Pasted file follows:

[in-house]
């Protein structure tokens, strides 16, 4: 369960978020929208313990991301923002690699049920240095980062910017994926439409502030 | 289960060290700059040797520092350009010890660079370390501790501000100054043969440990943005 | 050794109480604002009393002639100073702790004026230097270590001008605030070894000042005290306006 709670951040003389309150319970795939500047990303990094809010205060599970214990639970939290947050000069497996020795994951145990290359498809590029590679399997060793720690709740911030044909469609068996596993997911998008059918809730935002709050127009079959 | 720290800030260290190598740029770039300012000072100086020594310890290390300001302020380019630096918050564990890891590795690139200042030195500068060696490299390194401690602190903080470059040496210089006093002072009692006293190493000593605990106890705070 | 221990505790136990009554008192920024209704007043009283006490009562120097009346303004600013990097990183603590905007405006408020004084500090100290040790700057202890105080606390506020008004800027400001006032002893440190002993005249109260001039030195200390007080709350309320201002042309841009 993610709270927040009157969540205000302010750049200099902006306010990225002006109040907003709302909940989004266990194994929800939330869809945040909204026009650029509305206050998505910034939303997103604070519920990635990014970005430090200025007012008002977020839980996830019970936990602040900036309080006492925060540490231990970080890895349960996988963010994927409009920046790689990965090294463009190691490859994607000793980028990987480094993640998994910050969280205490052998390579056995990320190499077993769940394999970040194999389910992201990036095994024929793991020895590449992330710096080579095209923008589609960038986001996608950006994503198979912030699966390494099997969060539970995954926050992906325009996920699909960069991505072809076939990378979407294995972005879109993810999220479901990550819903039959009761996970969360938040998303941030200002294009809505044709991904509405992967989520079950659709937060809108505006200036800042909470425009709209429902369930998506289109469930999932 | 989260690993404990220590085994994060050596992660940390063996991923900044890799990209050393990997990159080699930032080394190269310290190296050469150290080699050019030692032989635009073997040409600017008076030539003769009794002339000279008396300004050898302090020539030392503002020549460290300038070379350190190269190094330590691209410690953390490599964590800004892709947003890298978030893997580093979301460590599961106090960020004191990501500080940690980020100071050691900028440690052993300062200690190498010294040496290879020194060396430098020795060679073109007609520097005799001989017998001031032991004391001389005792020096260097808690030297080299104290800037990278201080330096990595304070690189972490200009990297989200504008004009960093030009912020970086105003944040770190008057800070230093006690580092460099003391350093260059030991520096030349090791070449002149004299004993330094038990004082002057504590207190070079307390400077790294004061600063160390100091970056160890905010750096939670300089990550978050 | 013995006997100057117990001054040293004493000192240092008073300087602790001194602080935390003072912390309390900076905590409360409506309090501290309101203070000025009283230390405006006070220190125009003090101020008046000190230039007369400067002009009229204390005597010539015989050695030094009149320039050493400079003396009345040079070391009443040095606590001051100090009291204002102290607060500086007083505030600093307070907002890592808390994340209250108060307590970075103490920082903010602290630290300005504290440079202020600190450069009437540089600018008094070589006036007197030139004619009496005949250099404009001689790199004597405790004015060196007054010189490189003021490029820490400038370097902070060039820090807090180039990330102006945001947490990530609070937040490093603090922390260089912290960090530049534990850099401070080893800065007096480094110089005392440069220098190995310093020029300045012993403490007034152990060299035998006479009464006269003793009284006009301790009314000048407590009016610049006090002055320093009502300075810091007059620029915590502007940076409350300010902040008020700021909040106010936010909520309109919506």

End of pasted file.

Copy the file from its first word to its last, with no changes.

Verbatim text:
[in-house]
């Protein structure tokens, strides 16, 4: 369960978020929208313990991301923002690699049920240095980062910017994926439409502030 | 289960060290700059040797520092350009010890660079370390501790501000100054043969440990943005 | 050794109480604002009393002639100073702790004026230097270590001008605030070894000042005290306006 709670951040003389309150319970795939500047990303990094809010205060599970214990639970939290947050000069497996020795994951145990290359498809590029590679399997060793720690709740911030044909469609068996596993997911998008059918809730935002709050127009079959 | 720290800030260290190598740029770039300012000072100086020594310890290390300001302020380019630096918050564990890891590795690139200042030195500068060696490299390194401690602190903080470059040496210089006093002072009692006293190493000593605990106890705070 | 221990505790136990009554008192920024209704007043009283006490009562120097009346303004600013990097990183603590905007405006408020004084500090100290040790700057202890105080606390506020008004800027400001006032002893440190002993005249109260001039030195200390007080709350309320201002042309841009 993610709270927040009157969540205000302010750049200099902006306010990225002006109040907003709302909940989004266990194994929800939330869809945040909204026009650029509305206050998505910034939303997103604070519920990635990014970005430090200025007012008002977020839980996830019970936990602040900036309080006492925060540490231990970080890895349960996988963010994927409009920046790689990965090294463009190691490859994607000793980028990987480094993640998994910050969280205490052998390579056995990320190499077993769940394999970040194999389910992201990036095994024929793991020895590449992330710096080579095209923008589609960038986001996608950006994503198979912030699966390494099997969060539970995954926050992906325009996920699909960069991505072809076939990378979407294995972005879109993810999220479901990550819903039959009761996970969360938040998303941030200002294009809505044709991904509405992967989520079950659709937060809108505006200036800042909470425009709209429902369930998506289109469930999932 | 989260690993404990220590085994994060050596992660940390063996991923900044890799990209050393990997990159080699930032080394190269310290190296050469150290080699050019030692032989635009073997040409600017008076030539003769009794002339000279008396300004050898302090020539030392503002020549460290300038070379350190190269190094330590691209410690953390490599964590800004892709947003890298978030893997580093979301460590599961106090960020004191990501500080940690980020100071050691900028440690052993300062200690190498010294040496290879020194060396430098020795060679073109007609520097005799001989017998001031032991004391001389005792020096260097808690030297080299104290800037990278201080330096990595304070690189972490200009990297989200504008004009960093030009912020970086105003944040770190008057800070230093006690580092460099003391350093260059030991520096030349090791070449002149004299004993330094038990004082002057504590207190070079307390400077790294004061600063160390100091970056160890905010750096939670300089990550978050 | 013995006997100057117990001054040293004493000192240092008073300087602790001194602080935390003072912390309390900076905590409360409506309090501290309101203070000025009283230390405006006070220190125009003090101020008046000190230039007369400067002009009229204390005597010539015989050695030094009149320039050493400079003396009345040079070391009443040095606590001051100090009291204002102290607060500086007083505030600093307070907002890592808390994340209250108060307590970075103490920082903010602290630290300005504290440079202020600190450069009437540089600018008094070589006036007197030139004619009496005949250099404009001689790199004597405790004015060196007054010189490189003021490029820490400038370097902070060039820090807090180039990330102006945001947490990530609070937040490093603090922390260089912290960090530049534990850099401070080893800065007096480094110089005392440069220098190995310093020029300045012993403490007034152990060299035998006479009464006269003793009284006009301790009314000048407590009016610049006090002055320093009502300075810091007059620029915590502007940076409350300010902040008020700021909040106010936010909520309109919506």